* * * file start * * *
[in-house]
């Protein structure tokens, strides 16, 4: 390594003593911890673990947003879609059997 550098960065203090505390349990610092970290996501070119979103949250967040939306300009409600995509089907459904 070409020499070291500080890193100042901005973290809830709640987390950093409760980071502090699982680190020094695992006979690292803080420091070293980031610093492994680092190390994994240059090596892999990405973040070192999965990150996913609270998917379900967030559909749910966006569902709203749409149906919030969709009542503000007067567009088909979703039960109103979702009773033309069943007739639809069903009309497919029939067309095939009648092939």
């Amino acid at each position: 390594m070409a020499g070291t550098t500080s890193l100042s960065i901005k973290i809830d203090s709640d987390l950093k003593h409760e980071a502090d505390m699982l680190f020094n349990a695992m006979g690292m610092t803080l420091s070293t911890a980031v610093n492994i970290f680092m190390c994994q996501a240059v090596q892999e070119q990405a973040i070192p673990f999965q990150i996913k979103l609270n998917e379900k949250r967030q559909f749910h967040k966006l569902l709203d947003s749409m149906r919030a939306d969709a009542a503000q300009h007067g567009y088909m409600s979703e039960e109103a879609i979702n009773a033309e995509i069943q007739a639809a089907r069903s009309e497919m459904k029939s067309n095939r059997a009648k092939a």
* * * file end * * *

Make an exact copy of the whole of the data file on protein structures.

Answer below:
[in-house]
């Protein structure tokens, strides 16, 4: 390594003593911890673990947003879609059997 550098960065203090505390349990610092970290996501070119979103949250967040939306300009409600995509089907459904 070409020499070291500080890193100042901005973290809830709640987390950093409760980071502090699982680190020094695992006979690292803080420091070293980031610093492994680092190390994994240059090596892999990405973040070192999965990150996913609270998917379900967030559909749910966006569902709203749409149906919030969709009542503000007067567009088909979703039960109103979702009773033309069943007739639809069903009309497919029939067309095939009648092939």
């Amino acid at each position: 390594m070409a020499g070291t550098t500080s890193l100042s960065i901005k973290i809830d203090s709640d987390l950093k003593h409760e980071a502090d505390m699982l680190f020094n349990a695992m006979g690292m610092t803080l420091s070293t911890a980031v610093n492994i970290f680092m190390c994994q996501a240059v090596q892999e070119q990405a973040i070192p673990f999965q990150i996913k979103l609270n998917e379900k949250r967030q559909f749910h967040k966006l569902l709203d947003s749409m149906r919030a939306d969709a009542a503000q300009h007067g567009y088909m409600s979703e039960e109103a879609i979702n009773a033309e995509i069943q007739a639809a089907r069903s009309e497919m459904k029939s067309n095939r059997a009648k092939a």